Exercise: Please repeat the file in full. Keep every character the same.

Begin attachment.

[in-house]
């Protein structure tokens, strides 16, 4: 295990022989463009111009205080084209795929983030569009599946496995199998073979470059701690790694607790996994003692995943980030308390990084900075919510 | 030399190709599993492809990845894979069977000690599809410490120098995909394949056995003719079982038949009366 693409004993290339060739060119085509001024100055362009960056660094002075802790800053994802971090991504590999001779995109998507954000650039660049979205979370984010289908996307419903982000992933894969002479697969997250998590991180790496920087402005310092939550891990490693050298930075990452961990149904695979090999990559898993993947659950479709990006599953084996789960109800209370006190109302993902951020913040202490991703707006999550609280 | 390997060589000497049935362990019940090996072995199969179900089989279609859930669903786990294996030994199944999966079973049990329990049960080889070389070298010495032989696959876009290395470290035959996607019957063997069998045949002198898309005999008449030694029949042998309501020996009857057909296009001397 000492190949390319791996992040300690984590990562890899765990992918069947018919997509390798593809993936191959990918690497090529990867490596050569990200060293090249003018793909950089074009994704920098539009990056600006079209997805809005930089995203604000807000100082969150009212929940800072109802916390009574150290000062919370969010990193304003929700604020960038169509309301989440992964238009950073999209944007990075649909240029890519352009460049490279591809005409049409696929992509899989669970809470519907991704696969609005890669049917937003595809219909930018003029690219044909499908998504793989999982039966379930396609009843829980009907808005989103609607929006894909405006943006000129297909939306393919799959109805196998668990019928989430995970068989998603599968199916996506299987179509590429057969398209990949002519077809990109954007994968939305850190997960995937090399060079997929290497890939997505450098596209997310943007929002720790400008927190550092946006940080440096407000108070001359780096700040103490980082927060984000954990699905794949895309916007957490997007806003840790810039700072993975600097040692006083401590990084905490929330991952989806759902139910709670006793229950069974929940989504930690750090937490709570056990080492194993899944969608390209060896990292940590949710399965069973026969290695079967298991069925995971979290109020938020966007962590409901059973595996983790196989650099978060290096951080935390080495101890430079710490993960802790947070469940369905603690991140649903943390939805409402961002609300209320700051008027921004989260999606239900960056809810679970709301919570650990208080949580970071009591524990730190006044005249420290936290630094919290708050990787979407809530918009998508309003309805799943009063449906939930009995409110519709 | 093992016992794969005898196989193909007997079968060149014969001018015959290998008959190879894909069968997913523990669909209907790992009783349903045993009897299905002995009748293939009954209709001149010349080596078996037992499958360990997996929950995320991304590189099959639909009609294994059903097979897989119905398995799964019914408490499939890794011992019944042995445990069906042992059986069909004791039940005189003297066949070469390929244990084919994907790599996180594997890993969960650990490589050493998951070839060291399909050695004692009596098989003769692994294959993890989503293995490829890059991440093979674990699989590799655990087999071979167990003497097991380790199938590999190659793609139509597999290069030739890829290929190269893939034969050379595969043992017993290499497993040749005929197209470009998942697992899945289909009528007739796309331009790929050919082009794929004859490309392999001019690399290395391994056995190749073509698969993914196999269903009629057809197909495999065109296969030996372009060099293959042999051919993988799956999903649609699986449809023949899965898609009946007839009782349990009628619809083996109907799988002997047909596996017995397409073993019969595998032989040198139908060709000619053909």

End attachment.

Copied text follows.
[in-house]
């Protein structure tokens, strides 16, 4: 295990022989463009111009205080084209795929983030569009599946496995199998073979470059701690790694607790996994003692995943980030308390990084900075919510 | 030399190709599993492809990845894979069977000690599809410490120098995909394949056995003719079982038949009366 693409004993290339060739060119085509001024100055362009960056660094002075802790800053994802971090991504590999001779995109998507954000650039660049979205979370984010289908996307419903982000992933894969002479697969997250998590991180790496920087402005310092939550891990490693050298930075990452961990149904695979090999990559898993993947659950479709990006599953084996789960109800209370006190109302993902951020913040202490991703707006999550609280 | 390997060589000497049935362990019940090996072995199969179900089989279609859930669903786990294996030994199944999966079973049990329990049960080889070389070298010495032989696959876009290395470290035959996607019957063997069998045949002198898309005999008449030694029949042998309501020996009857057909296009001397 000492190949390319791996992040300690984590990562890899765990992918069947018919997509390798593809993936191959990918690497090529990867490596050569990200060293090249003018793909950089074009994704920098539009990056600006079209997805809005930089995203604000807000100082969150009212929940800072109802916390009574150290000062919370969010990193304003929700604020960038169509309301989440992964238009950073999209944007990075649909240029890519352009460049490279591809005409049409696929992509899989669970809470519907991704696969609005890669049917937003595809219909930018003029690219044909499908998504793989999982039966379930396609009843829980009907808005989103609607929006894909405006943006000129297909939306393919799959109805196998668990019928989430995970068989998603599968199916996506299987179509590429057969398209990949002519077809990109954007994968939305850190997960995937090399060079997929290497890939997505450098596209997310943007929002720790400008927190550092946006940080440096407000108070001359780096700040103490980082927060984000954990699905794949895309916007957490997007806003840790810039700072993975600097040692006083401590990084905490929330991952989806759902139910709670006793229950069974929940989504930690750090937490709570056990080492194993899944969608390209060896990292940590949710399965069973026969290695079967298991069925995971979290109020938020966007962590409901059973595996983790196989650099978060290096951080935390080495101890430079710490993960802790947070469940369905603690991140649903943390939805409402961002609300209320700051008027921004989260999606239900960056809810679970709301919570650990208080949580970071009591524990730190006044005249420290936290630094919290708050990787979407809530918009998508309003309805799943009063449906939930009995409110519709 | 093992016992794969005898196989193909007997079968060149014969001018015959290998008959190879894909069968997913523990669909209907790992009783349903045993009897299905002995009748293939009954209709001149010349080596078996037992499958360990997996929950995320991304590189099959639909009609294994059903097979897989119905398995799964019914408490499939890794011992019944042995445990069906042992059986069909004791039940005189003297066949070469390929244990084919994907790599996180594997890993969960650990490589050493998951070839060291399909050695004692009596098989003769692994294959993890989503293995490829890059991440093979674990699989590799655990087999071979167990003497097991380790199938590999190659793609139509597999290069030739890829290929190269893939034969050379595969043992017993290499497993040749005929197209470009998942697992899945289909009528007739796309331009790929050919082009794929004859490309392999001019690399290395391994056995190749073509698969993914196999269903009629057809197909495999065109296969030996372009060099293959042999051919993988799956999903649609699986449809023949899965898609009946007839009782349990009628619809083996109907799988002997047909596996017995397409073993019969595998032989040198139908060709000619053909």